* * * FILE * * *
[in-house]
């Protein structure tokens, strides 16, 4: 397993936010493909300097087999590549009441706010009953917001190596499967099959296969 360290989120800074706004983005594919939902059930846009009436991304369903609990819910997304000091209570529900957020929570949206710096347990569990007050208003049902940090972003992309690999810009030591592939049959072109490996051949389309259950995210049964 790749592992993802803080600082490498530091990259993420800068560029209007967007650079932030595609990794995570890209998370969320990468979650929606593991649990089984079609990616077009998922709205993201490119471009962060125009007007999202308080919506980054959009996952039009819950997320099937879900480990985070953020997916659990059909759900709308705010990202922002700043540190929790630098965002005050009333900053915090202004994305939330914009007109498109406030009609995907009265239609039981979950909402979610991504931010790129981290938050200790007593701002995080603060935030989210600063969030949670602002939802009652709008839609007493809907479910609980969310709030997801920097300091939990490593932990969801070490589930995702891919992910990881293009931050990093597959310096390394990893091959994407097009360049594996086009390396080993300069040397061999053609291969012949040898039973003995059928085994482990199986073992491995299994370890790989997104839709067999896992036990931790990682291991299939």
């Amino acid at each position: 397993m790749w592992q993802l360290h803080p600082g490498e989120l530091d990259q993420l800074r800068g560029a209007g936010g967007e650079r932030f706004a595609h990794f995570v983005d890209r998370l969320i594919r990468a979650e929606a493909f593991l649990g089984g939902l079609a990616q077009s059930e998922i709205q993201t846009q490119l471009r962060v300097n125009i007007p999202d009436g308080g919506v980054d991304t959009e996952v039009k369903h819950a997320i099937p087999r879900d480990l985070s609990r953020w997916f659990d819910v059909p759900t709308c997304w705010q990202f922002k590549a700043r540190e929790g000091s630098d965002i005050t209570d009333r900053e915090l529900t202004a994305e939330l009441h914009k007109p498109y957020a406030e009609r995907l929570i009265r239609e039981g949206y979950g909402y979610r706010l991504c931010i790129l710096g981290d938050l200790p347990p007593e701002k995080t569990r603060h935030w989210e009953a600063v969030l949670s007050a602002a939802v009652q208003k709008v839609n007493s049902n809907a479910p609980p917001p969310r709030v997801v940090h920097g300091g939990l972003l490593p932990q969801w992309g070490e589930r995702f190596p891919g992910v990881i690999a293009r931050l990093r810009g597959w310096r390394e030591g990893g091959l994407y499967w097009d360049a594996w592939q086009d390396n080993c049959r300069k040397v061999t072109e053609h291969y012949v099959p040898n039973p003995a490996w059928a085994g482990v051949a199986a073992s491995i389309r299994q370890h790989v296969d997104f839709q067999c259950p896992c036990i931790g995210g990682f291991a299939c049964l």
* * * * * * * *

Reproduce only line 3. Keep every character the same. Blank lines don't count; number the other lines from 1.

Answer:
């Amino acid at each position: 397993m790749w592992q993802l360290h803080p600082g490498e989120l530091d990259q993420l800074r800068g560029a209007g936010g967007e650079r932030f706004a595609h990794f995570v983005d890209r998370l969320i594919r990468a979650e929606a493909f593991l649990g089984g939902l079609a990616q077009s059930e998922i709205q993201t846009q490119l471009r962060v300097n125009i007007p999202d009436g308080g919506v980054d991304t959009e996952v039009k369903h819950a997320i099937p087999r879900d480990l985070s609990r953020w997916f659990d819910v059909p759900t709308c997304w705010q990202f922002k590549a700043r540190e929790g000091s630098d965002i005050t209570d009333r900053e915090l529900t202004a994305e939330l009441h914009k007109p498109y957020a406030e009609r995907l929570i009265r239609e039981g949206y979950g909402y979610r706010l991504c931010i790129l710096g981290d938050l200790p347990p007593e701002k995080t569990r603060h935030w989210e009953a600063v969030l949670s007050a602002a939802v009652q208003k709008v839609n007493s049902n809907a479910p609980p917001p969310r709030v997801v940090h920097g300091g939990l972003l490593p932990q969801w992309g070490e589930r995702f190596p891919g992910v990881i690999a293009r931050l990093r810009g597959w310096r390394e030591g990893g091959l994407y499967w097009d360049a594996w592939q086009d390396n080993c049959r300069k040397v061999t072109e053609h291969y012949v099959p040898n039973p003995a490996w059928a085994g482990v051949a199986a073992s491995i389309r299994q370890h790989v296969d997104f839709q067999c259950p896992c036990i931790g995210g990682f291991a299939c049964l």